Wind power plays a “key” role in curbing greenhouse emissions from other energy sources such as coal and gas, a new study has shown.
Energy from wind farms in the UK prevented almost 36 million tonnes of harmful carbon emissions in six years, equivalent to taking 2.3 million cars off the road, the analysis found.
Edinburgh University researchers studied National Grid figures for power generated by sources including wind, coal and gas between 2008 and 2014.
They said the study is the “most accurate of its kind to date” as it uses real, rather than estimated, energy output figures, detailing figures for every half hour.
The university claimed the study suggests UK government figures “underestimate” carbon savings from wind turbines by 3.4 million tonnes – equivalent to emissions from 220,000 cars.
The study also claims the method used by the Scottish Government “overestimates” the savings.
Researchers said their findings support building more wind farms in the UK to help cut carbon emissions and reduce climate change impact.
They said the study suggests wind power could play a key role in meeting the UK’s future energy needs and the methodology used could be applied to give accurate estimates of possible future emissions savings.
Study leader Camilla Thomson said: “Until now, the impact of clean energy from wind farms was unclear.
“Our findings show that wind plays an effective role in curbing emissions that would otherwise be generated from conventional sources, and it has a key role to play in helping to meet Britain’s need for power in future.”
The analysis, published in Energy Policy and supported by the Engineering and Physical Sciences Research Council, was welcomed by WWF Scotland.
Director Lang Banks said: “It’s great to finally have an independent and authoritative study that puts a more accurate figure on the massive amounts of climate-damaging carbon emissions being avoided thanks to wind power.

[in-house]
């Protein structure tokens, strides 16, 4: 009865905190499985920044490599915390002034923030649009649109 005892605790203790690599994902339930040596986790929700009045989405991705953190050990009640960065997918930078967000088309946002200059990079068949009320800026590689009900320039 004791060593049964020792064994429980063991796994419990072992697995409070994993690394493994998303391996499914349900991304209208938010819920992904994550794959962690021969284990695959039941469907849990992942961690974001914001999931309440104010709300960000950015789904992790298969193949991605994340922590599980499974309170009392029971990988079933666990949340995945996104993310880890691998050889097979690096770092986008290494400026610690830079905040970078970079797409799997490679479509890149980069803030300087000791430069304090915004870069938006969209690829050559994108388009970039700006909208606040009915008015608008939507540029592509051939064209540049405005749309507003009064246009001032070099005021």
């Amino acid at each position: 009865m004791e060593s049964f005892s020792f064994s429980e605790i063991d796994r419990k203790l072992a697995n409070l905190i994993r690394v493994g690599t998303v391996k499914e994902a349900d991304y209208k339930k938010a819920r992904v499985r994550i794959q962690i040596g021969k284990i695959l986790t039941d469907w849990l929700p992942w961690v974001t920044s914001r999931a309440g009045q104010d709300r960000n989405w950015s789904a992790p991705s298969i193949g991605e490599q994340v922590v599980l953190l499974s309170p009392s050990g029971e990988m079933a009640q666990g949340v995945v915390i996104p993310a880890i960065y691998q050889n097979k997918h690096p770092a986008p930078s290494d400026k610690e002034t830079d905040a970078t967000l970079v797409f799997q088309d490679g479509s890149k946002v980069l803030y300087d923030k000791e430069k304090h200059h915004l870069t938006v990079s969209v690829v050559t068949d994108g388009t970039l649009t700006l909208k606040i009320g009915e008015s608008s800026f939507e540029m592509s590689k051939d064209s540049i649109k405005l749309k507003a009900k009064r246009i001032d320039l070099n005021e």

“We’ve long-known that wind power and other renewables were making a major contribution to reducing carbon pollution, but it’s fantastic to learn more clearly just how huge that contribution is.
“The figures in the study highlight just one example of the many benefits that have come from shifting our electricity system to a clean renewable one.
“However, with electricity generation accounting for less than a quarter of our climate change emissions, it’s now time to begin to reap the same benefits by increasing the use of renewables in our heat and transport sectors.”
A Scottish Government spokesman said: “This study suggests power from UK wind farms prevented the creation of almost 36 million tonnes of greenhouse gas emissions from sources such as coal and gas, in a six-year period – the equivalent of taking 2.3 million cars off the road.
“With 34% of the UK’s wind power generated in Scotland, this reinforces the crucial role of both on and offshore wind in meeting our international climate change obligations.
“It is particularly significant that the study is reported to suggest that a greater investment in wind energy could help meet Scottish and UK government targets for carbon emissions reduction.
“This is a key message we have also been directing to UK Ministers and one that they should heed, especially in the context of wind energy being amongst the cheapest electricity sources available.”
A spokesman for the UK Government’s Department for Business, Energy and Industrial Strategy, said: “We have made a firm commitment to a low-carbon future, and our recent ratification of the historic Paris Agreement shows we are serious about global action on climate change.
“Nearly £52 billion has been invested in renewables in the UK since 2010, and just last month we reiterated our commitment to spend a further £730 million per year supporting new renewable projects over the course of this parliament.”